Dr Amy C. Chambers is a senior lecturer in film studies and joined MMU in 2018. She has previously researched and taught in the fields of film studies, science communication, and science fiction studies at Newcastle University, the University of Manchester, and Bangor University. She was awarded her PhD in History and Film from Bangor University in 2013 (‘Film & History: Planet of the Apes as History’).
Amy works predominately in the fields of science communication and screen studies and is particularly interested in the relationship between entertainment media and the public understanding of science. She conducts research into science fiction movies made between 1967-1977 and their incorporation of real-world science and imagined future science. Her work also analyses how major scientific concepts and advancements have influenced onscreen representations of science. As part of Amy’s current book-in-progress (From Star Child To Star Wars: American Science (Fiction), Film, and Religion 1967-1977) she is looking more specifically at how leaders and members of US religious institutions have interpreted and understood science in Hollywood movies in the immediate post-censorship era.
Her other major research project explores the representation and projected futures of women and minority groups within scientific cultures and imagined futures in Anglo-American entertainment media. She hopes that this research can support the inclusion of a more diverse range of scientists in the processes of entertainment media production.
Her research also looks at medical horror (zombies/AI), women horror filmmakers, and transmedia storytelling.
Amy contributes articles and posts to a number of different websites including the Manchester-based Science and Entertainment Lab, The Guardian, Bitch Flicks, and The Conversation. She has also contributed research and expertise to events including British Science Festival and the Copenhagen Documentary Festival (CPH:DOX*).
A. Chambers ‘Somewhere between science and superstition’: Religious Outrage, Horrific Science, and The Exorcist. History of the Human Sciences.
A. Chambers From Sacred to Scientific: Epic Religion, Spectacular Science, and Charlton Heston’s Science Fiction Cinema. Science Fiction Film and Television.
A. Chambers (2018). Filmmakers as Archivists of Science. ARC Magazine. 346, pp.26-27.
AC. Chambers (2017). The Evolution of Planet of the Apes: Science, Religion, and 1960s Cinema. Journal of Religion and Popular Culture. 28(2-3), pp.107-122.
AC. Chambers, RL. Skains (2015). Scott Pilgrim vs. The Multimodal Mash-up: Film as Participatory Narrative. Participations: International Journal of Audience & Reception. 12(1), pp.102-116.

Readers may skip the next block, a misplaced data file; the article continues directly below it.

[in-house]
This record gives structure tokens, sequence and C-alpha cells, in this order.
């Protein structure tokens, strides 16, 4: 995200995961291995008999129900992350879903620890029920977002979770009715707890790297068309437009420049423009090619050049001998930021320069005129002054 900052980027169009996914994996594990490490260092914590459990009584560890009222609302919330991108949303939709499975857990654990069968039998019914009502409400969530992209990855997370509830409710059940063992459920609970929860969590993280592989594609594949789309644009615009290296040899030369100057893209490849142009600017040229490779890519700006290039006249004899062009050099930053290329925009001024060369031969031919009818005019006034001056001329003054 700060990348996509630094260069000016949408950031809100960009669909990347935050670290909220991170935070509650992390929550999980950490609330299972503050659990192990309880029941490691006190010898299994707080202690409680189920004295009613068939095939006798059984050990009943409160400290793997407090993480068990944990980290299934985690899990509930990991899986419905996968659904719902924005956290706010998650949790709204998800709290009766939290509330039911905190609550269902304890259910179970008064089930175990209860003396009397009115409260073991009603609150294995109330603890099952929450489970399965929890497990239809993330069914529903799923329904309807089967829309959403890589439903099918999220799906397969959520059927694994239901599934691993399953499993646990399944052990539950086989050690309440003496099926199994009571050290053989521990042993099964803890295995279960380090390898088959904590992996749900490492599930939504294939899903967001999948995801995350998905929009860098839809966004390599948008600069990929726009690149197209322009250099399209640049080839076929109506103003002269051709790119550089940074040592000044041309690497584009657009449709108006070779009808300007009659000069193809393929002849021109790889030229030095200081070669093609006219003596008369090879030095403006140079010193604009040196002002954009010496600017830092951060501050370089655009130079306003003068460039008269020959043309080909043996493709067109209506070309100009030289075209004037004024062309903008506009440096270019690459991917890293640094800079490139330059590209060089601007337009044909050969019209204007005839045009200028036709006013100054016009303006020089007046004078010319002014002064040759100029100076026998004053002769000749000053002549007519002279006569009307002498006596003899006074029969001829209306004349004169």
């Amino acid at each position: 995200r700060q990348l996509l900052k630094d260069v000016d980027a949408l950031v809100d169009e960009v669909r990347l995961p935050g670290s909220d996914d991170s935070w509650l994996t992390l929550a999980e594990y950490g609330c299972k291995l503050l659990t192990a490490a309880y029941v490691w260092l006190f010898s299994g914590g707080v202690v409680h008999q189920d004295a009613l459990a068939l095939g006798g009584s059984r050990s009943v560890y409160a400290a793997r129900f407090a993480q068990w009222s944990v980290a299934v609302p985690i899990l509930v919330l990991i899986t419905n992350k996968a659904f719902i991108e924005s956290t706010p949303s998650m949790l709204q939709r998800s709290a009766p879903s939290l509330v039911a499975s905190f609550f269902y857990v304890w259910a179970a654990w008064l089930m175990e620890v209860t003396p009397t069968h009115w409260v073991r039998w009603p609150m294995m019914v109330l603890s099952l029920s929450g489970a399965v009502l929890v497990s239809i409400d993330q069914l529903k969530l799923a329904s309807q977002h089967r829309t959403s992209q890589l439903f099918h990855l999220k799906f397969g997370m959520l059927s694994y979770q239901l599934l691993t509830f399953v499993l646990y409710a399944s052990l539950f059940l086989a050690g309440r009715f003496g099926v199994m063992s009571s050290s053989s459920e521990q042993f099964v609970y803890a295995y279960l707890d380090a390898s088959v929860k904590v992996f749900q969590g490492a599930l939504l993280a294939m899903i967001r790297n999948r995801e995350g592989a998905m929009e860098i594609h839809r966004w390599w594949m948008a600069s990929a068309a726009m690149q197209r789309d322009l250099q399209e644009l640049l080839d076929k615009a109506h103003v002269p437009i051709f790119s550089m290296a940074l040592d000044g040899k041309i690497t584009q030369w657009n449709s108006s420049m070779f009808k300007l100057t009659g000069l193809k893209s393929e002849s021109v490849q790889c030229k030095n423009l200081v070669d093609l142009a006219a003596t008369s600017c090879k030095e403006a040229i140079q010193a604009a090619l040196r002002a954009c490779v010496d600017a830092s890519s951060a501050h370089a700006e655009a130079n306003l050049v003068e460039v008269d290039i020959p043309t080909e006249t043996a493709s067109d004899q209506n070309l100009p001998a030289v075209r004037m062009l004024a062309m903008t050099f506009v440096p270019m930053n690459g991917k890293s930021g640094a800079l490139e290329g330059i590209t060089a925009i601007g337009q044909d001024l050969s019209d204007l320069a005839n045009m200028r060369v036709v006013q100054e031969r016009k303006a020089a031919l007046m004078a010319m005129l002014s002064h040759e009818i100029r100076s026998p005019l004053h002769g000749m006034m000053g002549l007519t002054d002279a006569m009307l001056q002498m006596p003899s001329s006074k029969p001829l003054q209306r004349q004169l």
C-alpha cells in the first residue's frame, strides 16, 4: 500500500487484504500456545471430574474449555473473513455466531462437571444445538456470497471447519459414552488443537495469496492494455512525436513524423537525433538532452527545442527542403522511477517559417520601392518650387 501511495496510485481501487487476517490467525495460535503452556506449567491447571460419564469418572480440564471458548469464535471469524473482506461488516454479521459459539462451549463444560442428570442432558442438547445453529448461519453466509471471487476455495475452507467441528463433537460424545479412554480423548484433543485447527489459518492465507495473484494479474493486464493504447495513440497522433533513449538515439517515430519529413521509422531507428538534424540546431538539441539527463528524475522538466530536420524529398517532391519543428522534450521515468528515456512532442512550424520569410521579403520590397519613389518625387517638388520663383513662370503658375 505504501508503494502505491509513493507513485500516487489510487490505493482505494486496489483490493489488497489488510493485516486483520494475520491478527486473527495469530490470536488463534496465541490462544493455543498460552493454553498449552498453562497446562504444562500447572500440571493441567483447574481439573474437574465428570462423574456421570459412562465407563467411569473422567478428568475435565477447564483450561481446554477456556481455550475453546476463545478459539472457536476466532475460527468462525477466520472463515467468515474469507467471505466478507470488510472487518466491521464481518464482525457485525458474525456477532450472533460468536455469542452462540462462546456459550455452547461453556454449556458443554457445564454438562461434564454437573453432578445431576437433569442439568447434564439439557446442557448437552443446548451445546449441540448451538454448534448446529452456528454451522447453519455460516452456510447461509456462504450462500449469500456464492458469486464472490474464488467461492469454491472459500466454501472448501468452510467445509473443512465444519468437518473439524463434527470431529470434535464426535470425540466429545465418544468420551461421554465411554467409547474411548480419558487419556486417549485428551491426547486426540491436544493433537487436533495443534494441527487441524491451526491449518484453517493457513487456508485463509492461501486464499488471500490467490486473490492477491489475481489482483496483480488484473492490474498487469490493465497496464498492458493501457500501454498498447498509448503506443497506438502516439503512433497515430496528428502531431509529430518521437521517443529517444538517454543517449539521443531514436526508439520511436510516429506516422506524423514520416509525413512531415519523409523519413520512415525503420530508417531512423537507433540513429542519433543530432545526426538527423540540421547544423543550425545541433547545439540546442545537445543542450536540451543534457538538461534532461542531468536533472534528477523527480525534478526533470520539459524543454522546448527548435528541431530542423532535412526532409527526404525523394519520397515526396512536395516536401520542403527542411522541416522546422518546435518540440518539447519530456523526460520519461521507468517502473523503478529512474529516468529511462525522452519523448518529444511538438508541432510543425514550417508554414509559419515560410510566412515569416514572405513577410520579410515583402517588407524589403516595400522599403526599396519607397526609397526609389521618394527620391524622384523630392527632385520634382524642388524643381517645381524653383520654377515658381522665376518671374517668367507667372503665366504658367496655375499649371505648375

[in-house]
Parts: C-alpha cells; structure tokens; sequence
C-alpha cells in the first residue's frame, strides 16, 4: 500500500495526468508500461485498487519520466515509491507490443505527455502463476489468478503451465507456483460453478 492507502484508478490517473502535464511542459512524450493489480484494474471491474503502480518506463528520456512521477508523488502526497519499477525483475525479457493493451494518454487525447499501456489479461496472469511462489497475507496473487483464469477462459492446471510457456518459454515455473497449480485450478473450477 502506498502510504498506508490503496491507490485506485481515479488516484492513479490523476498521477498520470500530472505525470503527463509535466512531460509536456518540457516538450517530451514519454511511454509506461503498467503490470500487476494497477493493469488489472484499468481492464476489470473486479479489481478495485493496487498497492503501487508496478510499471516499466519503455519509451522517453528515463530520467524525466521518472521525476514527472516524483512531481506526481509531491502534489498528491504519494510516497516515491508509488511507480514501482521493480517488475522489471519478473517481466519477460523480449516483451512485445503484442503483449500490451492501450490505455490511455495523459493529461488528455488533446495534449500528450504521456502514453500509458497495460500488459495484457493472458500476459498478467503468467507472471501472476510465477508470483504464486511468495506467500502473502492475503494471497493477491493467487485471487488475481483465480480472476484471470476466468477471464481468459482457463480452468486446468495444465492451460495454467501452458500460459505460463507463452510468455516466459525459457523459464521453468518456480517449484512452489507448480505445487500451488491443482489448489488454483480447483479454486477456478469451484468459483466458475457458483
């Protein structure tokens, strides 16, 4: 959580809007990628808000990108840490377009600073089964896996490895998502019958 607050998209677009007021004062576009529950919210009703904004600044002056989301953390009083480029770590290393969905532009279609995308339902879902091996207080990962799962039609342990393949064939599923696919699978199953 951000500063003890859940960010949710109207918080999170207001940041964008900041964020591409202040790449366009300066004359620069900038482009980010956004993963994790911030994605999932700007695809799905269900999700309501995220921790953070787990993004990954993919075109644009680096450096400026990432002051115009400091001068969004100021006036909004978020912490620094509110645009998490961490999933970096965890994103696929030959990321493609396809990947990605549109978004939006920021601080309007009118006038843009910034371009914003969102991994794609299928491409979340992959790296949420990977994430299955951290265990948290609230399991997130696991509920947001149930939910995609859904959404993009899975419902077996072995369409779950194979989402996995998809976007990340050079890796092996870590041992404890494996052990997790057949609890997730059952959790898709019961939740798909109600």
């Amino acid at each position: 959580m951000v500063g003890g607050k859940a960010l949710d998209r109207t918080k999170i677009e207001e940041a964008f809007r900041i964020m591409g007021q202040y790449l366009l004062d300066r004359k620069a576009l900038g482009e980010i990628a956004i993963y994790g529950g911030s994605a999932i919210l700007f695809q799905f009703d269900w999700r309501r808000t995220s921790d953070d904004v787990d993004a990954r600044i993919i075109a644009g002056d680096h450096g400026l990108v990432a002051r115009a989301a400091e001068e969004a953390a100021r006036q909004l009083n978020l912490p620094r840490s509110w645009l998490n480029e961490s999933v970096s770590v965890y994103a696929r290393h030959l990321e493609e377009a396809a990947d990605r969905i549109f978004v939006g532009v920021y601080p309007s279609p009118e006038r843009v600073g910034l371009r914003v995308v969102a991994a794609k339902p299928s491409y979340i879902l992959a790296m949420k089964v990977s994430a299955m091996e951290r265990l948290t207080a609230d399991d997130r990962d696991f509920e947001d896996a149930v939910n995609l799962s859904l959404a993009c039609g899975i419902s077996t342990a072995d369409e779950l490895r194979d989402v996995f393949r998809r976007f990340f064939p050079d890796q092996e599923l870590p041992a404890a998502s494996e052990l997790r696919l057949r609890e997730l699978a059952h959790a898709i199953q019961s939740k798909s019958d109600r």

A. Chambers, S. Thompson Women, Science and the Media. K. Ross. In: The International Encyclopedia of Gender, Media, and Communication. Wiley,
A. Chambers Star Trek Discovers Women: Gender, Race, Science, and Michael Burnham. M. Spychala, S. Mittermeier. In: Context is for Kings: Exploring Star Trek: Discovery. Liverpool University Press,
A. Chambers (2020). Representing Women of Science in Film and TV. In: The Palgrave Handbook of Women and Science. Palgrave,
A. Chambers The (re)birth of pregnancy horror in Alice Lowe’s Prevenge. A. Peirse. In: Women Make Horror: Filmmaking, Feminism, Genre. Rutgers University Press,
A. Chambers, L. Garforth (2019). Reading science: SF and the uses of literature. In: The Palgrave Handbook of Contemporary Literature and Science. Palgrave,
DA. Kirby, AC. Chambers (2018). Playing God: religious influences on the depictions of science in mainstream movies. B. Nerlich, S. Hartley, S. Raman, A. Smith. In: Science, politics and the dilemmas of openness: here be monsters. Manchester: Manchester University Press, pp.278-302.
AC. Chambers, HJ. Elizabeth (2017). It’s Grimm Up North: Domestic Obscenity, Assimilation Anxiety and Medical Salvation in BBC Three’s In the Flesh. EH. Mazierska. In: Heading North. Springer International Publishing, pp.193-211.
AC. Chambers (2016). Challenging Perceptions of Paedophilia in Contemporary US Cinema. J. Gwynne. In: Transgression in Anglo-American Cinema: Gender, Sex and the Deviant Body. Columbia University Press, pp.131-146.
A. Chambers “We’re saving rich white guys’ history?”: Women scientists, new and imagined pasts, and narratives of science on screen. King’s College London, 16/12/2019.
A. Chambers, HJ. Elizabeth Inhuman caregiving, emotional labour, and the dehumanised public health service in Humans. University of Liverpool, 19/7/2019.
A. Chambers Screening Women in STEMM since 2000. Cardiff University, Wales, 17/12/2018.
A. Chambers ‘‘Somewhere between science and superstition’: Religious Outrage, Horrific Science, and The Exorcist’. Queen’s University Belfast, 19/10/2018.
AC. Chambers Science Fiction Filmmakers as Archivists of Science’. Science Museum, London, 17/11/2017.
AC. Chambers Nature Strikes Back: Popular Science, Environmental Science/fictions, and Eco-activism. Senate House, London, 8/11/2017.
AC. Chambers, HJ. Elizabeth Inhuman care-giving, emotional labour, and the dehumanised public health service in Humans. Lincoln Theological Institute, University of Manchester, 20/10/2017.
AC. Chambers ‘Somewhere between science and superstition’: Religious Outrage, Horrific Science, and The Exorcist. Rio de Janeiro, Brazil, 23/7/2017.
AC. Chambers, L. Garforth Unsettling Scientific Stories: Fictional Futures and Sociological Speculation. Toronto, Canada, 24/5/2017.
AC. Chambers ‘Somewhere between science and superstition’: Religious Outrage, Horrific Science, and The Exorcist. Milwaukee, WI, USA, 26/10/2016.